The Story of The Birds Nest

In August 1990 a group of Team members and wives (17 in total) left Bolton on a Friday evening and travelled overnight to Lochinver in NW Scotland arriving around 6.00am on the Saturday morning. At 7.00am they set off on the long trek to a mountain named Suilven which the group then climbed.



Suilven

The purpose of the visit was to scatter some ashes of one of our former Team Leaders, Howard Hill, who had died some months earlier.



Former Team Leader Geoff Seddon scatters the ashes on the summit of Suilven

The group then returned to the vehicles near Lochinver. The round trip was just 12 hours, a grand total of approximately 24 hours since leaving Bolton. A drive of around another hour brought the group to the hamlet of Rosehall, Sutherland where lived a long standing friend of the team namely Dave Goulder. Now Dave’s association with BMRT went back to the early 70’s when he ran a bunkhouse behind Glen Cottage in Torridon. For a number of years the Team booked the bunkhouse for a week of winter mountaineering and during these annual visits some friendships were formed which last until today. Check out www.davegoulder.co.uk

A late evening of food and drink was had in the local hotel bar (The Achness Hotel, highly recommended these days for food) and then all 17 of the group slept at Dave’s overnight on floors and even in the attic! On Sunday morning as the group gathered to leave, Dave’s son Tom, aged 8, came out of the house with a little miniature model of a birds nest which he had got from the local craft shop. He handed it to us saying ’I want to give this to Bolton for Howard’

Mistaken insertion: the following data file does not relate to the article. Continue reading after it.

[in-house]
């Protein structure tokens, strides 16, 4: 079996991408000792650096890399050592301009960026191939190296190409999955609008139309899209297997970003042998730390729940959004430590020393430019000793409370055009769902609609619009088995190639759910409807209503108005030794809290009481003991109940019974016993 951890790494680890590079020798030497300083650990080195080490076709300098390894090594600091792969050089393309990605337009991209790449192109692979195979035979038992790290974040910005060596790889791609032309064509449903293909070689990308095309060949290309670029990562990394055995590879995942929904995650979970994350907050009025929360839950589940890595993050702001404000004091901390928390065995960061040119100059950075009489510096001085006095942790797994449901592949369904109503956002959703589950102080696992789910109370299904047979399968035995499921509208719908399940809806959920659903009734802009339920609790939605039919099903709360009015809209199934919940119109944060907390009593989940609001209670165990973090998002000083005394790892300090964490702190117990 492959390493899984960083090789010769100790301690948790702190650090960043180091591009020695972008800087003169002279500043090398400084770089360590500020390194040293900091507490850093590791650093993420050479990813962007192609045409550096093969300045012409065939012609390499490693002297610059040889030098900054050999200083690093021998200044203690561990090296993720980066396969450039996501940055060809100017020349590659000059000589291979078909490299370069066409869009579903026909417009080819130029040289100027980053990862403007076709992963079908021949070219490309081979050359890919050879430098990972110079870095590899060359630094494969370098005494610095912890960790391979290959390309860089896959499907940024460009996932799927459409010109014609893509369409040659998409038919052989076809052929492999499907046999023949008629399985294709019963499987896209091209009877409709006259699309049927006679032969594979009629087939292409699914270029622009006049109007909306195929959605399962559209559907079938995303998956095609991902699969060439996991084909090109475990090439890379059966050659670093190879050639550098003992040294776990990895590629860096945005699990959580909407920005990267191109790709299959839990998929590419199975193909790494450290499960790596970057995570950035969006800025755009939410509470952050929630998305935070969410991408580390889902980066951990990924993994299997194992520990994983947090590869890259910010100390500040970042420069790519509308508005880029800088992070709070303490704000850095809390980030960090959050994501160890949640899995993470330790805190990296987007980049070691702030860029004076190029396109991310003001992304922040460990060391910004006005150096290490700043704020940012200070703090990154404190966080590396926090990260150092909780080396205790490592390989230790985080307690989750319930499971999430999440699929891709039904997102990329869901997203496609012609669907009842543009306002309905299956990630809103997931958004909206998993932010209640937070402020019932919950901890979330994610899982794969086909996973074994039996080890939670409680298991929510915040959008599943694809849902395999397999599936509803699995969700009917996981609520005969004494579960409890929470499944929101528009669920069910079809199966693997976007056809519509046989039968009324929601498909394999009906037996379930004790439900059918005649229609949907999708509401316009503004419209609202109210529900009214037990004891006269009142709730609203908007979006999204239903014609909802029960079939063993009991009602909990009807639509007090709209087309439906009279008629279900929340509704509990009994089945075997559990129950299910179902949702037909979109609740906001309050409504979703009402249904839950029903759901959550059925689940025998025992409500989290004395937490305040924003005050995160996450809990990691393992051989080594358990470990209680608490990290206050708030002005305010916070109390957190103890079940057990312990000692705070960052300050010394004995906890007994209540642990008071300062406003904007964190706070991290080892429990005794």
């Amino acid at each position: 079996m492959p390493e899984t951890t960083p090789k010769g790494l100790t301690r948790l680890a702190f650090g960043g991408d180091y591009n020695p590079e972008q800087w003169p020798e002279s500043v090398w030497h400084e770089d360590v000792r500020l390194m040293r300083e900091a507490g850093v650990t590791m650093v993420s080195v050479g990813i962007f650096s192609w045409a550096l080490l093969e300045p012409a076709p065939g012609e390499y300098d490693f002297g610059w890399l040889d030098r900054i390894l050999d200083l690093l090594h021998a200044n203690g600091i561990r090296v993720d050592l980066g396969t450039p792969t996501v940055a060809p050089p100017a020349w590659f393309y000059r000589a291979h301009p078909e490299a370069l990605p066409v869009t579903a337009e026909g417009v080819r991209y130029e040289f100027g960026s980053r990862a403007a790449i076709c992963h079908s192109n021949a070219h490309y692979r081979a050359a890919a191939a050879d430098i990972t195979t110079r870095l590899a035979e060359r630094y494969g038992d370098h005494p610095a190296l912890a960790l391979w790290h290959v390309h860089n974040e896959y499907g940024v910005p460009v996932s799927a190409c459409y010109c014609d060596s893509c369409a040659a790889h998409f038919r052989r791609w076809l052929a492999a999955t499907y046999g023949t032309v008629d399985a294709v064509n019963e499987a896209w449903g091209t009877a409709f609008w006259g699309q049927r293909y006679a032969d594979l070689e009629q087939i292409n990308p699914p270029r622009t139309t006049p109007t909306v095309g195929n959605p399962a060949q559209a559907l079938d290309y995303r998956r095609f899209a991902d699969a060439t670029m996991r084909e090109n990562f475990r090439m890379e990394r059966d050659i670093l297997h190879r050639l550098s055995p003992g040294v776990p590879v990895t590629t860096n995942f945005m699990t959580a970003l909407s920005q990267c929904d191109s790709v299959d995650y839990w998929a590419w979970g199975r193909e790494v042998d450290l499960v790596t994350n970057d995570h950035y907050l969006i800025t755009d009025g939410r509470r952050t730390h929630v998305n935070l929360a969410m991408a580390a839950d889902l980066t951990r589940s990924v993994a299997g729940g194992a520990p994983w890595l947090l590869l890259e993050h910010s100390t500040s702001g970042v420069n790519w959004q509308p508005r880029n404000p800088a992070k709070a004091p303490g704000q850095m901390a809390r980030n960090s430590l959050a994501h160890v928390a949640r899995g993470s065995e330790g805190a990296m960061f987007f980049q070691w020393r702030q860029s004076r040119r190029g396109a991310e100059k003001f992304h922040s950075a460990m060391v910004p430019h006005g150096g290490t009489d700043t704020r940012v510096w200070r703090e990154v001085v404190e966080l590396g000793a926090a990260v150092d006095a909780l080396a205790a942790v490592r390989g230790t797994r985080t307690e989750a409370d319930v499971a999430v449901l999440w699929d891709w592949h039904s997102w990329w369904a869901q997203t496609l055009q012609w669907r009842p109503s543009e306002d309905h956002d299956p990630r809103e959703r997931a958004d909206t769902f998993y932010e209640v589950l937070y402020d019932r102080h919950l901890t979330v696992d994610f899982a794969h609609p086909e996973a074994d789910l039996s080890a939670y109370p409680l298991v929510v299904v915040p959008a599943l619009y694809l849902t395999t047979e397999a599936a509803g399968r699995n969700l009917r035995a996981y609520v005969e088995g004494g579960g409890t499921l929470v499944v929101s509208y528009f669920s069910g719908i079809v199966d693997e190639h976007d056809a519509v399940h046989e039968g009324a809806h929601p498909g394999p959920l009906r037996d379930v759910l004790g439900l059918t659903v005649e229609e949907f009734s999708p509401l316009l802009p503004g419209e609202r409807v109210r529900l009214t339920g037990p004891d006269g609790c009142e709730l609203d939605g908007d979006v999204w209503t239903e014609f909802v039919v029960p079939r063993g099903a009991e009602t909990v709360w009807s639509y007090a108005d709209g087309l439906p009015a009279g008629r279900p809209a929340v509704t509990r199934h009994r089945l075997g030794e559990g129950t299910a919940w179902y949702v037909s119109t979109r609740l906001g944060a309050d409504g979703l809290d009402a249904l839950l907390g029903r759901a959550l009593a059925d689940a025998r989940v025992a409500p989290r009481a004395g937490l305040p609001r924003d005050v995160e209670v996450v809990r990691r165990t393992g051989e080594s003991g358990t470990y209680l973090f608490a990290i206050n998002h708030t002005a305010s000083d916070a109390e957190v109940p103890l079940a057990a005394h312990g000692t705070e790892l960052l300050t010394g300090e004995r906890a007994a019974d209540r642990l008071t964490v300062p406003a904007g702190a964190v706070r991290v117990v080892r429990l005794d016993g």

The group with Dave Goulder his daughter Polly and son Tom

Now this birds nest has been around our previous base at Overdale and more recently at LBH for 22 years. it has never had a place to call home. Its been on shelves, in cupboards, in drawers and moved from pillar to post. How it’s ever survived no one knows but it has. So now it has been preserved in a lovely display frame and can rightly become a proud part of BMRT’s history.



The birds nest now framed